Kirsten Cookie Case Essay

1566 Words Oct 28th, 2006 7 Pages
Solution to Kristen's Cookie Company (A)
Before answering specific questions, it is useful to make a diagram of the overall process: Note that in this diagram, activities are arranged in columns to indicate which resources are being used. Inside each activity symbol are written the capacity (in dozens of cookies) and the cycle time (in minutes). 1. How long will it take for you to fill a rush order?
Assuming this order is for one dozen cookies, we will need to do the following:
Activity Resource Cycle Time Start Time Finish Time
Order Entry E-mail 0 minutes 00:00 00:00
Wash Bowl, Mix Self 6 minutes 00:00 06:00
Fill Tray Self 2 minutes 06:00 08:00
Prepare Oven Roommate 1 minute 08:00 09:00
Bake Oven 9 minutes 09:00 18:00
…show more content…
Your labor costs would be:
# Cookies in Batch Minutes Cost Cost per Dozen
1 dozen 12 $2.40 $2.40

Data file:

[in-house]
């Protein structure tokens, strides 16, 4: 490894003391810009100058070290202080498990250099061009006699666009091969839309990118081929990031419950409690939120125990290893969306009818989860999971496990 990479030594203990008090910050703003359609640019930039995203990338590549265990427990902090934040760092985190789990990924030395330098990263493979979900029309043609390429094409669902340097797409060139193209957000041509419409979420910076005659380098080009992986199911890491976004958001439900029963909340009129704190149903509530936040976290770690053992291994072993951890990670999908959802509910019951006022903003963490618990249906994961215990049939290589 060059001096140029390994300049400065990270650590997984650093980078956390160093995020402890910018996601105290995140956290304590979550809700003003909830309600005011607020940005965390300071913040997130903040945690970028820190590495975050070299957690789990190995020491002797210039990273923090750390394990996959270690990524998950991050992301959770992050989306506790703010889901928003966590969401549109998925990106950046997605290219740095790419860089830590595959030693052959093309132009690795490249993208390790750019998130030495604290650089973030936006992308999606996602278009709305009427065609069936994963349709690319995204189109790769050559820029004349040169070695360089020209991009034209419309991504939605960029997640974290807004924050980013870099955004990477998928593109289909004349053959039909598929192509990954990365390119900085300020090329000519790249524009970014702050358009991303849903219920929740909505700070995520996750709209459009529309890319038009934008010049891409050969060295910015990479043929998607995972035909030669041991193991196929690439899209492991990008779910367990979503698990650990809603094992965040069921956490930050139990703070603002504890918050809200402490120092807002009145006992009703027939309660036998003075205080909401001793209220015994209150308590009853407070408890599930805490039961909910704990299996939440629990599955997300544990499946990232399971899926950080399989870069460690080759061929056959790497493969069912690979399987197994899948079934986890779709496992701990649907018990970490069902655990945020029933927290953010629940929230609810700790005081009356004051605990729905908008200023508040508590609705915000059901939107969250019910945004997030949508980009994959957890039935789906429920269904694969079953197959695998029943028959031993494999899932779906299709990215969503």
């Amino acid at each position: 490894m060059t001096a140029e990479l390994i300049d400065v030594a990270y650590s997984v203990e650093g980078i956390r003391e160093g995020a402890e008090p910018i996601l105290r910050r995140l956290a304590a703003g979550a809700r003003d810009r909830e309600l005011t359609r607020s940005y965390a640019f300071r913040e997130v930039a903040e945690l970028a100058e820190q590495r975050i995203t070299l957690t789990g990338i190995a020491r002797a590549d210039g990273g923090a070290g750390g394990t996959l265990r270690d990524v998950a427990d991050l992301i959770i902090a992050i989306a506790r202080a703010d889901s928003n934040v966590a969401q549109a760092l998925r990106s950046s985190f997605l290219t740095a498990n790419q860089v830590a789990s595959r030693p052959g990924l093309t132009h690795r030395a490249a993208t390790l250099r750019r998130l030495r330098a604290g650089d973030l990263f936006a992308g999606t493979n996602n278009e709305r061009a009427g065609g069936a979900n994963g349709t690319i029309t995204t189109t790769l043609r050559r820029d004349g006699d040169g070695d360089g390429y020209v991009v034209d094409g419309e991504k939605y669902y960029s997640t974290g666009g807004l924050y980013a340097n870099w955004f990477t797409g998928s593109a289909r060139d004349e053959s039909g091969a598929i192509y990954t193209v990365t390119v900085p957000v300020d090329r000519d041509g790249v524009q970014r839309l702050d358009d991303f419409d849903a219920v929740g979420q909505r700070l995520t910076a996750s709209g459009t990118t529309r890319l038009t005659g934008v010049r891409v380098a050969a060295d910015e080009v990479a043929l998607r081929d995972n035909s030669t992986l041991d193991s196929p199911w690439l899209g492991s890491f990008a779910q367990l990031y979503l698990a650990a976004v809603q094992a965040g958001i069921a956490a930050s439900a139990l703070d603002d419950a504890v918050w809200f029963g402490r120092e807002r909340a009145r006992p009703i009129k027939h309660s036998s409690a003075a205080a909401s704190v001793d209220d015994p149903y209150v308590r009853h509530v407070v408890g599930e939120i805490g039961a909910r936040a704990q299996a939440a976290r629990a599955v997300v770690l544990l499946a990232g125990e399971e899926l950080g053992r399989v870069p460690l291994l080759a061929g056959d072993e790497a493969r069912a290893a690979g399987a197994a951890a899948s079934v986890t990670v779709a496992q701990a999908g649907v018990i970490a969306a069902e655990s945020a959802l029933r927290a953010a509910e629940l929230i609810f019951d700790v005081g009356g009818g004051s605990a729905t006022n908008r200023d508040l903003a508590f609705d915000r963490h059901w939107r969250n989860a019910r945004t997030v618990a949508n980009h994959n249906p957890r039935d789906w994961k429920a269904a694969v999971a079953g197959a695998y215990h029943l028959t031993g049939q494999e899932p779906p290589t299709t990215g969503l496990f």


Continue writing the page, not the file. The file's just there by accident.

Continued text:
2 dozen 17 $3.40 $1.70
3 dozen 22 $4.40 $1.47
It looks like you could afford to give a discount for two- and three-dozen orders. A two-dozen order doesn't cost twice as much as a one-dozen order.

5. How many food processors and baking trays will you need?
The number of baking trays ought to equal the maximum number of trays you will be using at any one time. The highest volume production imaginable would be if we produced three-dozen orders continuously, a scenario depicted in this Gantt chart: It's hard to read the activities along the left axis because they are jammed together, but the food processor is only used in the mixing stage, and we ought to be able to see that the processor is idle for long periods of time, and that the real bottleneck is the oven. Buying another food processor won't improve the productivity of the system at

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